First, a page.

Predicted Gross: $77.2 million

2. Transformers: Age of Extinction

Predicted Gross: $16.8 million (representing a drop of 54%)

3. Tammy

Predicted Gross: $10.7 million (representing a drop of 50%)

4. How to Train Your Dragon 2

Predicted Gross: $6 million (representing a drop of 43%)

5. 22 Jump Street

Predicted Gross: $5.6 million (representing a drop of 43%)

6. Earth to Echo

Predicted Gross: $5.2 million (representing a drop of 39%)

Box Office Results (July 4-6)

As mentioned, this was a bad Fourth of July at the movies. How bad? Adjusted for inflation, it’s the poorest performance in 27 summers. Ouch. Summer 2014 is currently running 20% behind last summer. Transformers: Age of Extinction held onto the top spot with $37 million, but it’s 63% drop is troubling and Extinction will certainly be the lowest domestic grosser of the franchise. It couldn’t match my $42.2M estimate. The robot extravaganza has earned $175 million so far.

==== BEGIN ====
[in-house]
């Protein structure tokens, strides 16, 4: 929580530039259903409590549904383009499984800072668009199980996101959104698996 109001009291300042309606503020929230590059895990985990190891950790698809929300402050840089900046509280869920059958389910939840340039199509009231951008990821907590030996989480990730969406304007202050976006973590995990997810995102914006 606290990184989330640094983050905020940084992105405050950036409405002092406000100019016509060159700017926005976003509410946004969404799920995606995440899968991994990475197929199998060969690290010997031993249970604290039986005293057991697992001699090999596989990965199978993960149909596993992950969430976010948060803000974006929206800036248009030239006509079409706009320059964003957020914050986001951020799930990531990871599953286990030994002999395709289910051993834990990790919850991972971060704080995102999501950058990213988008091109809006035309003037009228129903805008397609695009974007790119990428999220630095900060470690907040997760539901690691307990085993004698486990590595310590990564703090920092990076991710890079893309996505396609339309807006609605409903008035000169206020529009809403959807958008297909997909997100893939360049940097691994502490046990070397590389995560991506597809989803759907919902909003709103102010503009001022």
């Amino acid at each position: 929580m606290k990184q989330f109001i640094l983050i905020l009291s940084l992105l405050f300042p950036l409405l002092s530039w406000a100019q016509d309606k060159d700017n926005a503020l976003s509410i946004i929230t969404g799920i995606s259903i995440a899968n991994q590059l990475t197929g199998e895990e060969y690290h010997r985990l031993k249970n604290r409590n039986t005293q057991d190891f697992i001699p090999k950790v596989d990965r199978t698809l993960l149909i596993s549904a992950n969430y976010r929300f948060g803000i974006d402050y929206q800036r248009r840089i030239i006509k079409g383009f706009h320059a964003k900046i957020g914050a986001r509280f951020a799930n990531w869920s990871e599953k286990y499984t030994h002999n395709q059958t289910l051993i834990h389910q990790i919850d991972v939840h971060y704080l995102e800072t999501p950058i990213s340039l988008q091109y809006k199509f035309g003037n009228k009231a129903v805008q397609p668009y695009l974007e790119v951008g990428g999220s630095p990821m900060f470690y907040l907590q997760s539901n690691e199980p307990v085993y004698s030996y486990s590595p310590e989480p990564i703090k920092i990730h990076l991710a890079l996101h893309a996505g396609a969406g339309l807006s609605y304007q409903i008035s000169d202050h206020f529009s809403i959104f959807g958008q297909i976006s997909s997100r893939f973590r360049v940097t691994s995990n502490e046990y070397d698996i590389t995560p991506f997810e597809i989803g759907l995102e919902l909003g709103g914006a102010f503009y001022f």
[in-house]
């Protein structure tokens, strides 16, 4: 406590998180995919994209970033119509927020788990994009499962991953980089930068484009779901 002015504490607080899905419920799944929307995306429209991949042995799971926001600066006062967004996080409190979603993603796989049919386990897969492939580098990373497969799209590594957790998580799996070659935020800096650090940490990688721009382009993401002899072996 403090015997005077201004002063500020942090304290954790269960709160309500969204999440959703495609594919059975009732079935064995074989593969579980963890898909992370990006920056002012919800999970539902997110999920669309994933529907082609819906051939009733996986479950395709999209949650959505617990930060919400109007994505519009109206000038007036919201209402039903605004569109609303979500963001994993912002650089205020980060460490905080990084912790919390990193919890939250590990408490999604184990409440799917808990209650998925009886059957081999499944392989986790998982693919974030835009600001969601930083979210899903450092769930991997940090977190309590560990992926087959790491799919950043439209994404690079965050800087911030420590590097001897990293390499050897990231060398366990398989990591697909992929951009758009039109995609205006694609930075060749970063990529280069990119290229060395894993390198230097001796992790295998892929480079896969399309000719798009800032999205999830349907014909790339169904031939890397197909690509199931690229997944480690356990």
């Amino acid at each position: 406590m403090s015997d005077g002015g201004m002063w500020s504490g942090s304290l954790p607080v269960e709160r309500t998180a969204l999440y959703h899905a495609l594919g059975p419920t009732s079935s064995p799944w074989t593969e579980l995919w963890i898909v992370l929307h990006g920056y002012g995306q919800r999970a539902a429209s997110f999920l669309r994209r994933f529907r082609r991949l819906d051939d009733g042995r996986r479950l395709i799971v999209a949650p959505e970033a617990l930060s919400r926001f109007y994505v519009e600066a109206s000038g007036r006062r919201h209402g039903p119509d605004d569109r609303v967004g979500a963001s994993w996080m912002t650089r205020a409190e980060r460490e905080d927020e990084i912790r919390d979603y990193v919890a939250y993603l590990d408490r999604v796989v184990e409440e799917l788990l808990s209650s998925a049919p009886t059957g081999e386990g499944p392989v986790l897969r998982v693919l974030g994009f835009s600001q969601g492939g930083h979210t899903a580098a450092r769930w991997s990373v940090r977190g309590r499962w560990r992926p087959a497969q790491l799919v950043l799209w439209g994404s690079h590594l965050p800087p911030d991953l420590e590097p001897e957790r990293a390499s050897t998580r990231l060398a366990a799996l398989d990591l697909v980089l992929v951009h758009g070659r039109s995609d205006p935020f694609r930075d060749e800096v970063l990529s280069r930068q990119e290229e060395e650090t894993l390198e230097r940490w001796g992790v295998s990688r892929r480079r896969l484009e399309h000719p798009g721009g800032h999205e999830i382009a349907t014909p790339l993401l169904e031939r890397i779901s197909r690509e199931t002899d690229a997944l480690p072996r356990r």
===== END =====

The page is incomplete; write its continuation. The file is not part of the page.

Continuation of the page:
Melissa McCarthy’s Tammy got off to a middling start with $21.5 million over the Friday to Sunday portion of the weekend and $33.3 million since its Wednesday debut. This is below my respective estimates of $27.3M and $42.9M. Bad reviews and negative audience reaction (a troubling C+ on CinemaScore) likely contributed to its so-so premiere and it shouldn’t have the strong legs that many summer comedies develop.

In third was 22 Jump Street in its fourth weekend with $9.8 million, just above my $8.9M prediction. The blockbuster sequel stands at $159 million.

Landing with disappointing results in fourth was the horror flick Deliver Us from Evil with just $9.7 million over the traditional weekend and $15.2 million since Wednesday. It fell short of my respective estimates of $13.1M and $20.6M. Like most titles in its genre, expect this one to fall fast next weekend.

How to Train Your Dragon 2 made $8.9 million in weekend #4 for firth place, above my $7.8M projection. The animated sequel has brought in lackluster results and stands at $140 million so far, well below expectations.

Another kiddie pic debuted in sixth as I predicted with Earth to Echo earning a muted $8.3 million over the weekend and $13.5 million since Wednesday. This is just slightly higher than my estimates of $8M and $12.3M, respectively.

That’s all for now!